On March 15, 2013, the SEC's Division of Investment Management (the "division") issued guidance on the filing requirements for electronic communications (i.e., chat rooms or social media). The division issued the guidance after receiving questions as to whether certain electronic posts should be filed under either Section 24(b) of the Investment Company Act of 1940 ("Investment Company Act") or Rule 497 of the Securities Act of 1933 ("Securities Act") if the posts are exempt from filing under Financial Industry Regulatory Authority (FINRA) Rule 2210. Section 24(b) of the Investment Company Act prohibits investment companies from sharing any "advertisement, pamphlet, circular, form letter, or other sales literature" with investors unless the communications have been filed with the SEC or are filed 10 days after the information is shared. Rule 497 of the Securities Act requires information about performance of registered investment companies be filed with the SEC or FINRA. Previously, FINRA has determined that electronic communications are exempt from the FINRA Rule 2210 filing requirement because they constitute a "public appearance." In 2010, FINRA stated that even if the communications are exempt under FINRA Rule 2210, the communications could still require filing under the Investment Company Act or the Securities Act.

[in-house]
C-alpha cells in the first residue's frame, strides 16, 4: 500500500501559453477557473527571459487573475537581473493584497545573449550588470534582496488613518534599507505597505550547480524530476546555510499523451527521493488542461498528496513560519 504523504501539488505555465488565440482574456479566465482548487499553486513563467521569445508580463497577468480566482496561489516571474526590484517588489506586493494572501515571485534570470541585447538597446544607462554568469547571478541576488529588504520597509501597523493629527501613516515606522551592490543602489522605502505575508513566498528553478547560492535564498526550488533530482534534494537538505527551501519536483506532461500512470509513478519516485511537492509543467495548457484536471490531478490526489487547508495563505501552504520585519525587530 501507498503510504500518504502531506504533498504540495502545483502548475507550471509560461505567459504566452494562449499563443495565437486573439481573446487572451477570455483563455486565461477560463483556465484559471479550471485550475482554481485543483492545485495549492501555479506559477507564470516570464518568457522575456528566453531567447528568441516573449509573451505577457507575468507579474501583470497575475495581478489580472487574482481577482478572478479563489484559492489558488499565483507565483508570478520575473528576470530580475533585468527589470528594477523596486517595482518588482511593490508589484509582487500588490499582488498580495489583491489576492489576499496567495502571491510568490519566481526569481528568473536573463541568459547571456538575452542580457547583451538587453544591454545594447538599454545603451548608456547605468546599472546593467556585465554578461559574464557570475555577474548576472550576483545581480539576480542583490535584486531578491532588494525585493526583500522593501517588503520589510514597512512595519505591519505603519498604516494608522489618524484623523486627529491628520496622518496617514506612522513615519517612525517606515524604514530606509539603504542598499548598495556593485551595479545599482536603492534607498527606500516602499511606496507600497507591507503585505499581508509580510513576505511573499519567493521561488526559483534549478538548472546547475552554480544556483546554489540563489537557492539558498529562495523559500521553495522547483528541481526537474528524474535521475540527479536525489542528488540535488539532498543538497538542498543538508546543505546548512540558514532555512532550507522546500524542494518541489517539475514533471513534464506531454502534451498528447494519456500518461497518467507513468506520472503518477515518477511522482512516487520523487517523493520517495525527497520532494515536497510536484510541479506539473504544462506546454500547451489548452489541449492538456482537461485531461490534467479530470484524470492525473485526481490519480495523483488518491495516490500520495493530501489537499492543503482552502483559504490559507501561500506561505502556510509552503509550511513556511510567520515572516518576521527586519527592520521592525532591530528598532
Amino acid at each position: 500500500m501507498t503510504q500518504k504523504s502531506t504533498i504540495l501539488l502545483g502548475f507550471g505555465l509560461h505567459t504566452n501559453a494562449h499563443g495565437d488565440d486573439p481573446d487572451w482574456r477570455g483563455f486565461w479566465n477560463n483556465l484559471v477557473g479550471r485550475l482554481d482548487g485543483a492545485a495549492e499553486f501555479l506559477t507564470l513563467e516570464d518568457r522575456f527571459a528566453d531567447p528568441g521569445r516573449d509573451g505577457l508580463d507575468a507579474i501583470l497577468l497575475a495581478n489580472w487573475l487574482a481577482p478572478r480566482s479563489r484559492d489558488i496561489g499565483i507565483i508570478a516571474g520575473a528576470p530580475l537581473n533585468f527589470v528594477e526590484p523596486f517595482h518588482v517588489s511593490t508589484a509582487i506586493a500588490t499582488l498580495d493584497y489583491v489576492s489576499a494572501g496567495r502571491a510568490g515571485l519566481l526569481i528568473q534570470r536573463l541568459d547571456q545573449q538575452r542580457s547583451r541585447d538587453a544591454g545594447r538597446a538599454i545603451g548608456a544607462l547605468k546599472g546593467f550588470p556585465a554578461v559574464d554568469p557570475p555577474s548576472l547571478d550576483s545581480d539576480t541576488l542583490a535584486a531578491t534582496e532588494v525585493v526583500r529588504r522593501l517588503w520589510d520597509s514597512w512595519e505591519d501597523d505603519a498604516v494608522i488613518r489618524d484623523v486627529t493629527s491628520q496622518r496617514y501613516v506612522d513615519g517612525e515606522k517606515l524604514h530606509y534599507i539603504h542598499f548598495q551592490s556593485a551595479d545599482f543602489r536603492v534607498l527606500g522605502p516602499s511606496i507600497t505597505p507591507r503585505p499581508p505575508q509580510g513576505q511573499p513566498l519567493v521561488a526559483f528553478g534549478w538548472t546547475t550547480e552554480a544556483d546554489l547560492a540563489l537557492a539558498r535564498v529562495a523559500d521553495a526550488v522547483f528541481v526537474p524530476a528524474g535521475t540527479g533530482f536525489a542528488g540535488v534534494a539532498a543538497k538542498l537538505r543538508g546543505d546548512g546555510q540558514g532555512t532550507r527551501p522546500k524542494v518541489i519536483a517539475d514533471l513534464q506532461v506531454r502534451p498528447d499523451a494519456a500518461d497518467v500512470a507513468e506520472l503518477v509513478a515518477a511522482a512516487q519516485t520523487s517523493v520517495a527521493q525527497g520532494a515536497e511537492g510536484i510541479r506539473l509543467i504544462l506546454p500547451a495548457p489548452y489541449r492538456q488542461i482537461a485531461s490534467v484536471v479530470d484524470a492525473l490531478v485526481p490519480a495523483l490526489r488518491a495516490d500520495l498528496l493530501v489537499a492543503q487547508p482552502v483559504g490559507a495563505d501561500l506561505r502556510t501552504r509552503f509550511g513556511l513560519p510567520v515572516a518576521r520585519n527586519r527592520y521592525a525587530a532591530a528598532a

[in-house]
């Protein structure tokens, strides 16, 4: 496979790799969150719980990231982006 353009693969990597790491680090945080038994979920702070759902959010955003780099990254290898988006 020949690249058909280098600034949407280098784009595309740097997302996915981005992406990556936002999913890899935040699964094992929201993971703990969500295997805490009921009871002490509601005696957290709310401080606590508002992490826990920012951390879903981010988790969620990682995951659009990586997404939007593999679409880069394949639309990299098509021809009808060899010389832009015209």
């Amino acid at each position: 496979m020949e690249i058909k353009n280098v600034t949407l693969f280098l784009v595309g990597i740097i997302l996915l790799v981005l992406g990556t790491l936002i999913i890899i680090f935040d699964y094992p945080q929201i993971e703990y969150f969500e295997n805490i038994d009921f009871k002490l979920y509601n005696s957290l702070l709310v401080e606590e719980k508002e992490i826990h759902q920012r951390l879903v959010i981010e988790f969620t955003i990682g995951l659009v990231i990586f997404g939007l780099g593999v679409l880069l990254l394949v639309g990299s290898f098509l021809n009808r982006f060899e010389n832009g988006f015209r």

The division concluded that the issue of whether electronic communications need to be filed depends on the "content, context, and presentation of the particular communication or set of communications" which needs an evaluation of the information provided, including whether the communication is a response to a question or a request from the public. The division provided several examples of electronic communications that do not generally require filing. The examples include:

  • an accidental reference of a particular investment company or funds that are not related to a discussion of the fund's investment merits
  • the accidental use of the word "performance" when discussing an investment company or funds, without referring to the elements of a fund's return
  • a statement providing a hyperlink to the prospectus of a fund or information filed under Section 24(b) of the Investment Company Act or Rule 497 of the Securities Act
  • a statement that does not relate to the discussion of investment merits of a fund that provides a hyperlink to "general financial or investment information"
  • a response to a question that includes discrete information unrelated to the investment merits of the fund (which may refer the public to the fund prospectus, information filed with FINRA, or to use a different form of communication to discuss the question with the issuer)

The division also provided examples of electronic communications that generally require filing. These examples include:

  • a discussion of fund performance that refers to, or promotes, some or all of a fund's return
  • a communication started by the issuer that references the fund's investment merits

http://www.sec.gov/divisions/investment/guidance/im-guidance-update-filing-requirements-for-certain-electronic-communications.pdf